What does true contentment really mean, anyway? Does it mean that we just sit around with a smile plastered on our face, fully satisfied with our current circumstances? Maybe. Does it mean that we never purchase anything but the bare essentials of life? Could be.
The textbook definition of contentment is:
Desiring no more than what one has; satisfied.
Another side of contentment
I recently ran across a great quote regarding the two parts of contentment:
It is right to be contented with what we have, but never with what we are. - James Mackintosh
In God's Word, we read in 1 Timothy 6:6-8:
But godliness with contentment is great gain. For we brought nothing into the world, and we can take nothing out of it. But if we have food and clothing, we will be content with that.
God wants us to be content with what He has given to us and with the state of our current circumstances, but He also wants us to be active for Kingdom purposes with the material blessings and circumstances He has blessed us with. When Paul wrote to Timothy in the verses above, he was sitting in a Roman jail awaiting his execution at the hands of Emperor Nero. The Apostle Paul was content with his current situation, but even in jail, he wasn't sitting around waiting for the end to come. He pursued godliness. He was still growing as a believer and doing what God called Him to do. He was still focused on building God's Kingdom through being a witness in prison, as well as writing and encouraging the leaders of the early church. Who knows, if Paul hadn't been placed in prison, we might not even have some of the great books of the Bible that we currently have.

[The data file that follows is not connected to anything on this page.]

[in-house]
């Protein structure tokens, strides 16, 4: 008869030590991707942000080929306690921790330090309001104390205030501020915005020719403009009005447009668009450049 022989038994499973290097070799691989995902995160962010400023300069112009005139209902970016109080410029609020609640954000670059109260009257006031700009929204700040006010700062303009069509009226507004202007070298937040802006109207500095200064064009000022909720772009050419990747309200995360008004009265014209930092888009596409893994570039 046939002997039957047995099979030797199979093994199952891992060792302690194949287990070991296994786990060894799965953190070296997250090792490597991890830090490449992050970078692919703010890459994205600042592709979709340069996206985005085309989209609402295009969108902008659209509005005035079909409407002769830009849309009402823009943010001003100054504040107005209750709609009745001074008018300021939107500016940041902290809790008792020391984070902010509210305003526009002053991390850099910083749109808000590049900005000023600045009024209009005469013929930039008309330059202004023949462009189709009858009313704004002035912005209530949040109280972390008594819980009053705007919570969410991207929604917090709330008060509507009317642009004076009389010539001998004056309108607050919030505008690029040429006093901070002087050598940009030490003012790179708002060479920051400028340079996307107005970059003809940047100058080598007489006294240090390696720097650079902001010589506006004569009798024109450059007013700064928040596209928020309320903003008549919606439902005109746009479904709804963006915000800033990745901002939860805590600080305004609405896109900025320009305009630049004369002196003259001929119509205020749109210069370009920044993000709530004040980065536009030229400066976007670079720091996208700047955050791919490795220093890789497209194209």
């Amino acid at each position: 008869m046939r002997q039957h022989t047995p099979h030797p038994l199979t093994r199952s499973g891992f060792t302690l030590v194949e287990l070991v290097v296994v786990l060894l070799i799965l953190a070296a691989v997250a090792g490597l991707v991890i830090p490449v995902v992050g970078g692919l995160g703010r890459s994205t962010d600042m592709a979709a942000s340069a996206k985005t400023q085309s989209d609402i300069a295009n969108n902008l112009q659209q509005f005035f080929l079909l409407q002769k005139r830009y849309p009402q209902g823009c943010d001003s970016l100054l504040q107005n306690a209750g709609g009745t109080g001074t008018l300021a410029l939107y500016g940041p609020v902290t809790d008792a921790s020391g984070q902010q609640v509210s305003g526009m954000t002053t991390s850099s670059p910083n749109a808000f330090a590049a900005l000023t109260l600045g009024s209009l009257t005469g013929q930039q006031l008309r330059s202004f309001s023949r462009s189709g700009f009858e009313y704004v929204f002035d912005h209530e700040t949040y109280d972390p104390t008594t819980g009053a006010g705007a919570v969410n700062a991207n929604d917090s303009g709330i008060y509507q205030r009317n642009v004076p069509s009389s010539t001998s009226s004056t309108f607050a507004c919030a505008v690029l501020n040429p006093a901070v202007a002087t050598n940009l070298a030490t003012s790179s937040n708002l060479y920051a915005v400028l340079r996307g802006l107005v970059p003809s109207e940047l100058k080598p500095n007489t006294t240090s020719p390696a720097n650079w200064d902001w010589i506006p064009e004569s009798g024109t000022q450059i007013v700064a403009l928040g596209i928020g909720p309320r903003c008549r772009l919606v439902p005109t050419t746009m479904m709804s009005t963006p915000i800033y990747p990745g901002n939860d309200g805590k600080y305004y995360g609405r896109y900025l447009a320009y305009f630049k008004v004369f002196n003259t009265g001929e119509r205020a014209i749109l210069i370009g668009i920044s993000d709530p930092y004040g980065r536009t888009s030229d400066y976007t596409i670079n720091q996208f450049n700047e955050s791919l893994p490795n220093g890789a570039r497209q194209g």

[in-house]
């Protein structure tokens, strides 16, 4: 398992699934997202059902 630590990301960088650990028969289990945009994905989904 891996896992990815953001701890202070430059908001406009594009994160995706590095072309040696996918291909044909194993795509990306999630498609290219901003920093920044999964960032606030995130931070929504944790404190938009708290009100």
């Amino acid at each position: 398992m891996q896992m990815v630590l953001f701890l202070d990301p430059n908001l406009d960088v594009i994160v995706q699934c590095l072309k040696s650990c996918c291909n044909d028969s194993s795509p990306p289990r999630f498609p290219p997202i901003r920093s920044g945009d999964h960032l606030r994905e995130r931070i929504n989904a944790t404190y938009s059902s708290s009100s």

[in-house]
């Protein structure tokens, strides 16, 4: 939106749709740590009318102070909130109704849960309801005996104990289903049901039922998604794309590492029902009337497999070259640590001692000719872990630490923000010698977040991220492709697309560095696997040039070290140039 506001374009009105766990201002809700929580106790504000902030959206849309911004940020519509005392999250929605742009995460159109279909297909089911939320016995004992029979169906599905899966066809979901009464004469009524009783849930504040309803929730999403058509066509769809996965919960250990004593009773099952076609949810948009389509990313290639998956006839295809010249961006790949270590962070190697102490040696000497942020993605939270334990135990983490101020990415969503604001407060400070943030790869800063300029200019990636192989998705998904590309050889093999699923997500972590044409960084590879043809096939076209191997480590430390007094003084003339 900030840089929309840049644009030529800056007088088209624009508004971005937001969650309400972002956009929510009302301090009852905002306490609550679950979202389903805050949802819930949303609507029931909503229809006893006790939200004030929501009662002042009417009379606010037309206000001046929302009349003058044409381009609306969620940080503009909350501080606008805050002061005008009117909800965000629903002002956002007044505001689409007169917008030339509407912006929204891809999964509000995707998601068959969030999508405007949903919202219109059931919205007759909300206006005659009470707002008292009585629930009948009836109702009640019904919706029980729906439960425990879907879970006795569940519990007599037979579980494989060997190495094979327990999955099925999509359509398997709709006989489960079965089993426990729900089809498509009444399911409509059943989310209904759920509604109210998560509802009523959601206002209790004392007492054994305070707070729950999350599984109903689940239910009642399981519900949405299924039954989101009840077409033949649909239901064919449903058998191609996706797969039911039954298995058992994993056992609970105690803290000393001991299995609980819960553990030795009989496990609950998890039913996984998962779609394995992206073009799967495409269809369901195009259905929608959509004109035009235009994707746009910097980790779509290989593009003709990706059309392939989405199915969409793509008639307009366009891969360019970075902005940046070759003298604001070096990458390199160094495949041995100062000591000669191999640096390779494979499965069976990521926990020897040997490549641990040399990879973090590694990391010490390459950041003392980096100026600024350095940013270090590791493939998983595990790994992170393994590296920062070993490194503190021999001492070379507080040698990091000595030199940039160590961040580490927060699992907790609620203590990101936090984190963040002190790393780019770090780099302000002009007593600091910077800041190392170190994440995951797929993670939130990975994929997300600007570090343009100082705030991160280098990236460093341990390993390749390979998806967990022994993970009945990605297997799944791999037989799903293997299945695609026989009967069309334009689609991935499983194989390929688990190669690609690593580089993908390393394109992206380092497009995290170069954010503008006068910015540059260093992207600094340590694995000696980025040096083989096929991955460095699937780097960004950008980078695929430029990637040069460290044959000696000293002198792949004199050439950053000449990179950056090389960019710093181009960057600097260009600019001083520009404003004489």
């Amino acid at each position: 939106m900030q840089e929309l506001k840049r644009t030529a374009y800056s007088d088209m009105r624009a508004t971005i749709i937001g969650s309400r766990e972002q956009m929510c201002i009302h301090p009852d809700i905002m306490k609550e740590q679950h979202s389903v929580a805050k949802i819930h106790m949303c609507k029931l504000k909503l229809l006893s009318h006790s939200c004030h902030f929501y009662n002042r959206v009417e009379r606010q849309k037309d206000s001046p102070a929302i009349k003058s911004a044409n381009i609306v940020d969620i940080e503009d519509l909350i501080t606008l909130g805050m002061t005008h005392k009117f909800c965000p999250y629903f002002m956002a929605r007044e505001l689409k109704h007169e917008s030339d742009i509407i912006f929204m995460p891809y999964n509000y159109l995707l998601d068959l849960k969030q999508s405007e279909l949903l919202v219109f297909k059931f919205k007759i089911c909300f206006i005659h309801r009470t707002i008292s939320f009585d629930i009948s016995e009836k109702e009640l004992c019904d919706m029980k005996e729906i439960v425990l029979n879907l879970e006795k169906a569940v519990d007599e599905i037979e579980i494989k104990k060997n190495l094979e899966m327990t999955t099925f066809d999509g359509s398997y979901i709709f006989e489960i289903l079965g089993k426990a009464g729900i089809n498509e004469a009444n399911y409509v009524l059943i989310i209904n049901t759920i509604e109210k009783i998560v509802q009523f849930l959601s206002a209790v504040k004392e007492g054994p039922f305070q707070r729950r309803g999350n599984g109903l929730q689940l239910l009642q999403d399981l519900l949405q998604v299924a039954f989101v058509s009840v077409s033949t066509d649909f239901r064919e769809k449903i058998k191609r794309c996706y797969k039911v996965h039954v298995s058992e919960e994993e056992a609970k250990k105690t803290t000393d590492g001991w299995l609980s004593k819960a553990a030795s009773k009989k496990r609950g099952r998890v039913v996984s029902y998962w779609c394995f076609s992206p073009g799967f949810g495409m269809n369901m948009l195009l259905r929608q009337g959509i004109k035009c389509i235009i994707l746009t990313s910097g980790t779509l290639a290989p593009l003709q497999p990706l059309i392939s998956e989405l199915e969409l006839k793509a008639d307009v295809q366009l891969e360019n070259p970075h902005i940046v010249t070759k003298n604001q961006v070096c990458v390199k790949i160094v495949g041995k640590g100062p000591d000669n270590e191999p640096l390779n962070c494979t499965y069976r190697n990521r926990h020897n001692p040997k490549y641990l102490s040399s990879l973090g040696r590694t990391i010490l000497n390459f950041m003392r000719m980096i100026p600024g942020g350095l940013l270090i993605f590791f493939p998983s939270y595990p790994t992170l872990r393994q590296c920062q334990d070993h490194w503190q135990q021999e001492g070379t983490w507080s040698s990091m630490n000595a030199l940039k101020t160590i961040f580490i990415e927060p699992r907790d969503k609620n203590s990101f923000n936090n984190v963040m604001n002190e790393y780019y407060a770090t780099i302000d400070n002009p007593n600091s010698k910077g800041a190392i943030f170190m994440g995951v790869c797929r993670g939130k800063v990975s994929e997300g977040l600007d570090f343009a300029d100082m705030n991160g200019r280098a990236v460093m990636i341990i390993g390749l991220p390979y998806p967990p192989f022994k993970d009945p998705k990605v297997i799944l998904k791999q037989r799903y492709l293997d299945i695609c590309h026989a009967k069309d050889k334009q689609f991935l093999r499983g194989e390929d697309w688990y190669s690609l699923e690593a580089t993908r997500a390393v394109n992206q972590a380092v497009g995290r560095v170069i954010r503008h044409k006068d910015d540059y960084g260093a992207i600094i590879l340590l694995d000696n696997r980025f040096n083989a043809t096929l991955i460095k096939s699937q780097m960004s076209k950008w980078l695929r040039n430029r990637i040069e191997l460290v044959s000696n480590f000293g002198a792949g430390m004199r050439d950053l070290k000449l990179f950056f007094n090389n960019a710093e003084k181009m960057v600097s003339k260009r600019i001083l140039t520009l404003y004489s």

So, learn to be content with the material possessions and circumstances God has given you today, but don't be content with who you are as a believer in Christ. Keep growing in your relationship with Him. Keep working out your faith and building God's Kingdom with what you have today. Pursue godliness with contentment, because He has promised that it will be to our ultimate gain.